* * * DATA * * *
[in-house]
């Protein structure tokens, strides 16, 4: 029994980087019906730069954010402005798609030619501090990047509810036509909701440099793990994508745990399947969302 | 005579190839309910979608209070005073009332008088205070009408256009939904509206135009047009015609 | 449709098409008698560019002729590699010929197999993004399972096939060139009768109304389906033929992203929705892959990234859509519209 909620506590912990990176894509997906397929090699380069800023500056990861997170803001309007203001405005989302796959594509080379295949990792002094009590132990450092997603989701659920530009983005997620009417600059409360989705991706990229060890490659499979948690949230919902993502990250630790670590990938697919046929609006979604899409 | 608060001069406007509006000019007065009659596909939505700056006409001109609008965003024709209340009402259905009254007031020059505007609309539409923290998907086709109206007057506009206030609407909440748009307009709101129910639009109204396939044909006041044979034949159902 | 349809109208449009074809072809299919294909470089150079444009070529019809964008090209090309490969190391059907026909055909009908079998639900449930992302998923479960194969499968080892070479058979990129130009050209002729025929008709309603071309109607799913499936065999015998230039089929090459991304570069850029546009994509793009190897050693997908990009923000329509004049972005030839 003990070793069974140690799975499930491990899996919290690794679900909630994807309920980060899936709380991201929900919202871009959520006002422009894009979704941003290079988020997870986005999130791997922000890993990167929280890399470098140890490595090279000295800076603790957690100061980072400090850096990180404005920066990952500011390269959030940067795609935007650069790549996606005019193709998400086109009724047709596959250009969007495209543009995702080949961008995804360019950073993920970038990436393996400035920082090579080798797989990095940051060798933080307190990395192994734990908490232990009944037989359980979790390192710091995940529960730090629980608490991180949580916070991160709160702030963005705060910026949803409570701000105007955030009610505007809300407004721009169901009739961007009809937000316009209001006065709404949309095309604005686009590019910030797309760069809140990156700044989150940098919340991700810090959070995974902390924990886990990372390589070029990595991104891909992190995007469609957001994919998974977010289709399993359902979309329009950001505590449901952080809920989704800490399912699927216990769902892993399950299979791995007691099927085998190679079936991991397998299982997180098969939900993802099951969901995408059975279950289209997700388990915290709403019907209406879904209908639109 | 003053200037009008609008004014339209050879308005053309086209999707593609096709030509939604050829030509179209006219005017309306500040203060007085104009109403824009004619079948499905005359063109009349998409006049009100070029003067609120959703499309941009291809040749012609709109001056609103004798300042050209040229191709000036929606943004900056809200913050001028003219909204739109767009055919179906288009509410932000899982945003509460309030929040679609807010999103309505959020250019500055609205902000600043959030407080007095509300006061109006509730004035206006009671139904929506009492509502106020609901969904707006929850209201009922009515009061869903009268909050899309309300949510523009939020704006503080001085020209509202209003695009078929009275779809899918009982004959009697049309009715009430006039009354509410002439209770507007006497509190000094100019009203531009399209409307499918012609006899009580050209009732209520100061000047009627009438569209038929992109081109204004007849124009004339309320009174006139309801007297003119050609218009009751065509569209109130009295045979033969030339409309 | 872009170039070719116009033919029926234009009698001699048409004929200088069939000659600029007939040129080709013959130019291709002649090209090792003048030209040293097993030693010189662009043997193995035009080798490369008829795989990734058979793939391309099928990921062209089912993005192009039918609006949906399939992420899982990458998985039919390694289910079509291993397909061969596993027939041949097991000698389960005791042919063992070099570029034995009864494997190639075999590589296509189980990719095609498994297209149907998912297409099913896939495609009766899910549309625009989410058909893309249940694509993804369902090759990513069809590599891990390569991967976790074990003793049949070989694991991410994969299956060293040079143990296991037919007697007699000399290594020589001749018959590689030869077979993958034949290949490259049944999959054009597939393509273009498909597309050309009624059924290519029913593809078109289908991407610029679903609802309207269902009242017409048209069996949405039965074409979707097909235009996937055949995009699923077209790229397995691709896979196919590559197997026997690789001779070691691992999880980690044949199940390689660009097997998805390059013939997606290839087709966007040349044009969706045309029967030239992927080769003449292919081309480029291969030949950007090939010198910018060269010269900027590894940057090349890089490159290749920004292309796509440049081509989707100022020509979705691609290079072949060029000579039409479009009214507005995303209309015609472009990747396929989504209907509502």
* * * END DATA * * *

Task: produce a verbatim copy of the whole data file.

[in-house]
């Protein structure tokens, strides 16, 4: 029994980087019906730069954010402005798609030619501090990047509810036509909701440099793990994508745990399947969302 | 005579190839309910979608209070005073009332008088205070009408256009939904509206135009047009015609 | 449709098409008698560019002729590699010929197999993004399972096939060139009768109304389906033929992203929705892959990234859509519209 909620506590912990990176894509997906397929090699380069800023500056990861997170803001309007203001405005989302796959594509080379295949990792002094009590132990450092997603989701659920530009983005997620009417600059409360989705991706990229060890490659499979948690949230919902993502990250630790670590990938697919046929609006979604899409 | 608060001069406007509006000019007065009659596909939505700056006409001109609008965003024709209340009402259905009254007031020059505007609309539409923290998907086709109206007057506009206030609407909440748009307009709101129910639009109204396939044909006041044979034949159902 | 349809109208449009074809072809299919294909470089150079444009070529019809964008090209090309490969190391059907026909055909009908079998639900449930992302998923479960194969499968080892070479058979990129130009050209002729025929008709309603071309109607799913499936065999015998230039089929090459991304570069850029546009994509793009190897050693997908990009923000329509004049972005030839 003990070793069974140690799975499930491990899996919290690794679900909630994807309920980060899936709380991201929900919202871009959520006002422009894009979704941003290079988020997870986005999130791997922000890993990167929280890399470098140890490595090279000295800076603790957690100061980072400090850096990180404005920066990952500011390269959030940067795609935007650069790549996606005019193709998400086109009724047709596959250009969007495209543009995702080949961008995804360019950073993920970038990436393996400035920082090579080798797989990095940051060798933080307190990395192994734990908490232990009944037989359980979790390192710091995940529960730090629980608490991180949580916070991160709160702030963005705060910026949803409570701000105007955030009610505007809300407004721009169901009739961007009809937000316009209001006065709404949309095309604005686009590019910030797309760069809140990156700044989150940098919340991700810090959070995974902390924990886990990372390589070029990595991104891909992190995007469609957001994919998974977010289709399993359902979309329009950001505590449901952080809920989704800490399912699927216990769902892993399950299979791995007691099927085998190679079936991991397998299982997180098969939900993802099951969901995408059975279950289209997700388990915290709403019907209406879904209908639109 | 003053200037009008609008004014339209050879308005053309086209999707593609096709030509939604050829030509179209006219005017309306500040203060007085104009109403824009004619079948499905005359063109009349998409006049009100070029003067609120959703499309941009291809040749012609709109001056609103004798300042050209040229191709000036929606943004900056809200913050001028003219909204739109767009055919179906288009509410932000899982945003509460309030929040679609807010999103309505959020250019500055609205902000600043959030407080007095509300006061109006509730004035206006009671139904929506009492509502106020609901969904707006929850209201009922009515009061869903009268909050899309309300949510523009939020704006503080001085020209509202209003695009078929009275779809899918009982004959009697049309009715009430006039009354509410002439209770507007006497509190000094100019009203531009399209409307499918012609006899009580050209009732209520100061000047009627009438569209038929992109081109204004007849124009004339309320009174006139309801007297003119050609218009009751065509569209109130009295045979033969030339409309 | 872009170039070719116009033919029926234009009698001699048409004929200088069939000659600029007939040129080709013959130019291709002649090209090792003048030209040293097993030693010189662009043997193995035009080798490369008829795989990734058979793939391309099928990921062209089912993005192009039918609006949906399939992420899982990458998985039919390694289910079509291993397909061969596993027939041949097991000698389960005791042919063992070099570029034995009864494997190639075999590589296509189980990719095609498994297209149907998912297409099913896939495609009766899910549309625009989410058909893309249940694509993804369902090759990513069809590599891990390569991967976790074990003793049949070989694991991410994969299956060293040079143990296991037919007697007699000399290594020589001749018959590689030869077979993958034949290949490259049944999959054009597939393509273009498909597309050309009624059924290519029913593809078109289908991407610029679903609802309207269902009242017409048209069996949405039965074409979707097909235009996937055949995009699923077209790229397995691709896979196919590559197997026997690789001779070691691992999880980690044949199940390689660009097997998805390059013939997606290839087709966007040349044009969706045309029967030239992927080769003449292919081309480029291969030949950007090939010198910018060269010269900027590894940057090349890089490159290749920004292309796509440049081509989707100022020509979705691609290079072949060029000579039409479009009214507005995303209309015609472009990747396929989504209907509502």